A fifth letter: Thoughts while sitting in a waiting room

Hello Greenroomers

I had another audition the other day for a TVC. It was one of those dispiriting ones when they want to see what faces you can pull. I hate them. Oh well, it’s just TVC casting laid bare really.

Auditioning is of course the curse of our profession, a necessary curse. But at its best, it can be very enjoyable. No, really.

Do you know the story of  The Long-Jumping Jeweler of Lavender Bay? It was a short story by Hugh Atkinson, which then became a movie (1971), a Little River Band song and a novel, also by Hugh Atkinson (1992). It tells the story of a little man, living his humdrum life, who works as a jeweler in the Sydney CBD. To get to work he takes the ferry from – you guessed it – Lavender Bay. One day, lost in thought, he almost misses his ferry. On an impulse he runs and jumps the gap to land on the deck, to the acclaim of his fellow passengers.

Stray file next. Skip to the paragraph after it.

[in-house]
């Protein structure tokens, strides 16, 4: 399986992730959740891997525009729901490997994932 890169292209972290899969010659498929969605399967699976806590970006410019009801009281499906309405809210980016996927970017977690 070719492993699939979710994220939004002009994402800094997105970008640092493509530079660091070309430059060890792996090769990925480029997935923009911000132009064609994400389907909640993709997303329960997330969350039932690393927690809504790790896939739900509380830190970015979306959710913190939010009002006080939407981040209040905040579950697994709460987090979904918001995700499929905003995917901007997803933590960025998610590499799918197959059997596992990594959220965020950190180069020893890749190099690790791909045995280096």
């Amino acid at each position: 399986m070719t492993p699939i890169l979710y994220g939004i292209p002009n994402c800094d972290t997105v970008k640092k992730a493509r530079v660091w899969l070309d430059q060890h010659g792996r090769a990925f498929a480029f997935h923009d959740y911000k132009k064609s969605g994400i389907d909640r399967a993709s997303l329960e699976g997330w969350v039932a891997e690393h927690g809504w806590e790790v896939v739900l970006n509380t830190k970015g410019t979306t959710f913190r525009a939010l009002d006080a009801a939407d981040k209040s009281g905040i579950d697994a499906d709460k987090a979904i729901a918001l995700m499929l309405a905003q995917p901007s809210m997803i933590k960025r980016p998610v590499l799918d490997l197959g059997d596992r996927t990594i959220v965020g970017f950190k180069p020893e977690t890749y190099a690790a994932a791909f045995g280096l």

Pleased by their reaction but more by the feeling he got while jumping, he makes this a regular thing, and lets the ferry get a little further away from the wharf before he does his leap every day. And every day the passengers wonder and bet on if this will be the day he does not make it.

Then he starts to notice something. As he jumps, while he is in the air, he glimpses a paradise and a beautiful woman, somewhere above the ferry’s roof. And as he jumps longer and higher, he sees more of the paradise and the woman, who is beckoning him. And soon he is jumping for the woman, not for the ferry. The jump gets longer and longer, he gets higher and higher and one day, inexplicably for his fellow passengers, he disappears: no thud on the deck, no splash in the water. The Long-Jumping Jeweler of Lavender Bay is never seen again.

This story popped to mind the other day while I waited for an audition. The leaping, the glimpse of paradise, the thump of the wooden floor as we land again – auditioning can be a bit like that. You may accuse me of romanticizing the process. But why shouldn’t we?

Love and mercy.

This post is part of a series by guest blogger Nick Backstrom, a Brisbane actor and writer who is now based in Melbourne.